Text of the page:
Could moving the property taxes around, changing the way the tax falls do  something to fix the housing? Yes, but that’s for the next posting.

 International Comparisons

The Economist (Feb 2020) identified 3 countries where ‘the housing market broadly works’ — Singapore, Germany and Austria. Singapore is not in the OECD, but what of DEU (Germany) and AUT (Austria)?

DEU and AUT are both pretty low tax regimes, as are the two countries either side of DEU. They are SVN — Slovenia and SVK — Slovakia. I’ll have a lot more to say about these two ‘Slo’s next post!

So does low tax = housing market fixed? Some evidence here.

But what of the opposite? High tax = dysfunctional housing market? Maybe. As well as our homeland GBR, notice that JPN — Japan is also a high property-tax regime.



Full citation for this paper Blöchliger, H. (2015), "Reforming the Tax on Immovable Property: Taking Care of the Unloved", OECD Economics Department Working Papers, No. 1205, OECD Publishing, Paris,


Sunday 14 March 2021


Two Chinese islands, Hong Kong and Singapore.

 Despite their rulers’ ignorance they have been amazingly successful at collecting land value, but have they fixed housing? 

We are very lucky to have someone like Andrew Purves to explain the particularly beneficial land-ownership situation in Hong Kong and latterly in Singapore. His book “No Debt, High Growth, Low Tax” is a real eye-opener, and should be read by anyone trying to implement LVT. It is all the more valuable because it is derived from field work in Hong Kong. 

He has extended his analysis onto Singapore in a paper “Models of fair public ownership: lessons from Singapore and Hong Kong”. 

Put very simplistically, both places share a colonial heritage where first The Crown, then the local administration own practically every parcel of land. Of course land is made available for development — industry, commerce, transport and housing — but only as short-term (30 to 60 year) leases. The revenue from these leases makes up a healthy one-quarter to one-third of all government revenue. This, Andrew explains is the real secret of the economic success. All other forms of taxes — income tax, VAT, excise duties — are either much lower or non-existent.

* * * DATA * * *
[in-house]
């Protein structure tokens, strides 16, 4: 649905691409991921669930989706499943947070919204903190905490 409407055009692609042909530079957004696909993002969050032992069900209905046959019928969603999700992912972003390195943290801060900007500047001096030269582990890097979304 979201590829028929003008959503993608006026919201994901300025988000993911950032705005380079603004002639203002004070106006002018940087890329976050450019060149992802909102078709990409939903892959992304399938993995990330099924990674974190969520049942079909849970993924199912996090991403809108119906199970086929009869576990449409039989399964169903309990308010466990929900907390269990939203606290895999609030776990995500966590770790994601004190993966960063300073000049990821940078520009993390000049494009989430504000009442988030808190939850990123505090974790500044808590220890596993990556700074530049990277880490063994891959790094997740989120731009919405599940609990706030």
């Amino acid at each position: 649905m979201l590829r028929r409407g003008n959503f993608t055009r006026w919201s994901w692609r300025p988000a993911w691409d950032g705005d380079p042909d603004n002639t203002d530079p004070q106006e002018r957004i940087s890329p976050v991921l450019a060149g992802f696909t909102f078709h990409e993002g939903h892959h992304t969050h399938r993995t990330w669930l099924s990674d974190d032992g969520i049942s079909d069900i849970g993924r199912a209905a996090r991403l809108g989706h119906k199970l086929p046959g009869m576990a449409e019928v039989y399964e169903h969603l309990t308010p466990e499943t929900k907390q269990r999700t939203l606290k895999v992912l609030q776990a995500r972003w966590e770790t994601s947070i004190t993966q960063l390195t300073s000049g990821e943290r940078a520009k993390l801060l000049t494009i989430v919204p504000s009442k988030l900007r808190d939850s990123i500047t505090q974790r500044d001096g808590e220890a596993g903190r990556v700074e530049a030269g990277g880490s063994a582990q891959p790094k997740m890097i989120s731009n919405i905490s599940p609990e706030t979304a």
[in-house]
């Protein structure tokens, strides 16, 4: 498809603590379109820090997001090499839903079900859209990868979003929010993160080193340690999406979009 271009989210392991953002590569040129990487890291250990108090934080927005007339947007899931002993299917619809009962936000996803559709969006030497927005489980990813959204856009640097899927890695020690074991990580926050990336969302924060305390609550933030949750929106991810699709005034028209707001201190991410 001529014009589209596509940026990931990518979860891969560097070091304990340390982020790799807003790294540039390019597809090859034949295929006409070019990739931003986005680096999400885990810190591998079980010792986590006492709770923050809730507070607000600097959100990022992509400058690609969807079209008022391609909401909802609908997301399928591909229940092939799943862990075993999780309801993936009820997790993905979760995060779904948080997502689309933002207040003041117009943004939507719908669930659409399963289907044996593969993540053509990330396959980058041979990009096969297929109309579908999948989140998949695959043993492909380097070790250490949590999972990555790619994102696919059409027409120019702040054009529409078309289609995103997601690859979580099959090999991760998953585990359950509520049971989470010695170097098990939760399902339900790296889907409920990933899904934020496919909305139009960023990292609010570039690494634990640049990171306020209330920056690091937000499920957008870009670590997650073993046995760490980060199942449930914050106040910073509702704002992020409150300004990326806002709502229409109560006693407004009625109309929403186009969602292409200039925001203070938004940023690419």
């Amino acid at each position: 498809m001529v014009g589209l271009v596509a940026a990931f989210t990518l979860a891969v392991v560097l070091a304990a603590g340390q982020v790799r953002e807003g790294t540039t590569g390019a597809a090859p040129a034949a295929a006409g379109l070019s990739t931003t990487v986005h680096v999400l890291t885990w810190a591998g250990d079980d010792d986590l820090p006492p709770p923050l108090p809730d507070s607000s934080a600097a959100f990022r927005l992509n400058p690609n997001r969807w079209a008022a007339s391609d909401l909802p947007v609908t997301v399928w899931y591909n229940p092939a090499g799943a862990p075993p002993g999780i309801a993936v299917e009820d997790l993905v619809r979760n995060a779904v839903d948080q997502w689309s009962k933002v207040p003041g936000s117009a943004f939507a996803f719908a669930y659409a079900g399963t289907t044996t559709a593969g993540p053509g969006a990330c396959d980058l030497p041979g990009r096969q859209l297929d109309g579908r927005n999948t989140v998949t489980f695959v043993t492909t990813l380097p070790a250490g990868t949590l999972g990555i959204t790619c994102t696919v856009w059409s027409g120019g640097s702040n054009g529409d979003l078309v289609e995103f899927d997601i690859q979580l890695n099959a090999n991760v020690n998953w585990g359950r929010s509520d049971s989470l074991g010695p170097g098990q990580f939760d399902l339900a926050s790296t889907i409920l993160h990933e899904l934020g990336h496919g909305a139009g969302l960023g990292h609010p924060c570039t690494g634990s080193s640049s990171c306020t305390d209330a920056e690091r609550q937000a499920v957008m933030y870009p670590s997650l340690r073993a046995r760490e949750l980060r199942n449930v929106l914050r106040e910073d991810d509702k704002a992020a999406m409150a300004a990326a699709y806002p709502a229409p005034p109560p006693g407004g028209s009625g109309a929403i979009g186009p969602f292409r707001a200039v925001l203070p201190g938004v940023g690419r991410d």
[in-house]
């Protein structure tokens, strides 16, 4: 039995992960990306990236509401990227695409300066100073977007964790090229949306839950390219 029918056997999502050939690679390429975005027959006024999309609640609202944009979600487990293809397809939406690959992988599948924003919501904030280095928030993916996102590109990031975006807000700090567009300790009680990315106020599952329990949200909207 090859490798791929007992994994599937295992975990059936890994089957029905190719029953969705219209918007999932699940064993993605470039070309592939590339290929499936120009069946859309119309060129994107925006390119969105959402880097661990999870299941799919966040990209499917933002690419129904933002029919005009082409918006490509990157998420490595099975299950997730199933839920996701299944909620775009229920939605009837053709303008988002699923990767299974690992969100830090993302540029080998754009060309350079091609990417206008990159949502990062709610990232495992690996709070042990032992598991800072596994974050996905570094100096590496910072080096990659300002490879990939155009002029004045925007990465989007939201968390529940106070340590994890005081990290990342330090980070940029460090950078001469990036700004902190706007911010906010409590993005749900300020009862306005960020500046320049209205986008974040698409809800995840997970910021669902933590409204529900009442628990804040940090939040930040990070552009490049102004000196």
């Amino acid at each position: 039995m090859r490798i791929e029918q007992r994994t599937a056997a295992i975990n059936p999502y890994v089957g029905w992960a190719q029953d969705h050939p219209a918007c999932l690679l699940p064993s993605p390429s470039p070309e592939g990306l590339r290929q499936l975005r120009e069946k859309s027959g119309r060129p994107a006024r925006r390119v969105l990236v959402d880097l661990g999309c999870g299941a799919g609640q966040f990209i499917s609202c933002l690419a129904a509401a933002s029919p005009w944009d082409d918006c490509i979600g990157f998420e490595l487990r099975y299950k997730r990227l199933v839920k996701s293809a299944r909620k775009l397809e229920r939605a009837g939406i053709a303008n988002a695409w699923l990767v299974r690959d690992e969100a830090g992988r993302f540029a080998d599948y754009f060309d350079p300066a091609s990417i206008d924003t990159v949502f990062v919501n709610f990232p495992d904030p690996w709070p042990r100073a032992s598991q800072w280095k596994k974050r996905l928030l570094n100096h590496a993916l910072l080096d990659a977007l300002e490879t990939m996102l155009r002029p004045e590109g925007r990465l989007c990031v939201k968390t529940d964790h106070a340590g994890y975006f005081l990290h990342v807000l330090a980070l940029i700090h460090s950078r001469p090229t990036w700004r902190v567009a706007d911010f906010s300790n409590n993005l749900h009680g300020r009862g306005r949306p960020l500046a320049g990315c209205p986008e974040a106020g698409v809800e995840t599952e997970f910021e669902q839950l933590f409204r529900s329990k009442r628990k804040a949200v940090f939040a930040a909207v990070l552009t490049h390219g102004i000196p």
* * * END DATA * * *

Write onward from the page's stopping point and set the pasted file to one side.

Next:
So what we have here is the happy fulfilment of many commentators dream scenario for fixing the housing crisis —Public Ownership of HouseBuilding Land. (See Ryan-Collins, Danny Dorling, Brett Christophers calling for public trusts, local authority ownership as well as state ownership. Even Halligan wants Land confiscation at current-use price). 

So has public/state ownership of all housing land ensured that Hong Kong and Singapore have achieved reasonably priced housing of good quality available in abundance? 

The Economist (Feb 2020 Housing Supplement) identified just 3 places in the world where ‘the housing market broadly works’ — Germany and Switzerland (which are well-known to us housing researchers) but also singled out was Singapore. The fact that 80% of Singaporeans live in government-built flats, because the subsidies are irresistible—but come with social controls (Economist headline 8.8.2017) is surprising. It suggests a highly controlled environment, which might not appeal to us westerners. 

If Singapore is a housing winner, what about the other nirvana of public-ownership of land, Hong Kong? On price of housing it is named as the most expensive in the world. Maybe that’s just for outsiders trying to buy in. How fares the largely Chinese population of 7 million? It could be worse, but due to massive government intervention in colonial days, sufficient tiny apartments are available, but at a price. 

So Hong Kong is, like the UK, another housing market failure. An observation: In fairness neither of these city-states have the familiar favelas — shanty towns built illegally on the outskirts. In all parts of the developing world, even ‘advanced’ South Africa these are commonplace. Favelas provide cheap housing for the many, but obviously not to the minimal level of decency you’d expect. 

One might wonder why these two paragons of public-land ownership virtue have either failed, or only achieved housing success through hyper-active government intervention ? As Andrew Purves has pointed out  (for me mainly in his exposition at an ALTER meeting in 2015), the administrators in both places don’t really know what they are dealing with. Yes, they realise these resource-poor over-crowded islands must provide the conditions for economic success. The land needs to be leased in a way which supports this. 

But drawing on Georgist ideas they could have gone much further. Land has obviously been leased at way below its full value. Leaseholders can sell their homes at far above the building value. If the authorities had acted like rent (profit) maximising landlords instead of economy boosters they could have achieved two things          

—higher revenues, making all other taxes superfluous. Indeed land-revenues might have been high enough for a citizens’ dividend, a form of basic income. (This is plausible given the ‘island-in-a-sea-of-prosperity’ position that these city-states occupy, akin to the parasitic role the City of London exerts over the UK.)           

— economic growth would have been even greater, in part because of lower labour costs, subsidised by the citizens’ dividend, and the low (reasonable) cost of housing. 

An even more intriguing Chinese-related possibility presents: That the gurus who guide the policy of the CCP realise this and apply it to the PRC generally. What an unparalleled advantage it would enable them to take. The capitalistic-rentier democratic US economy would be left for dead.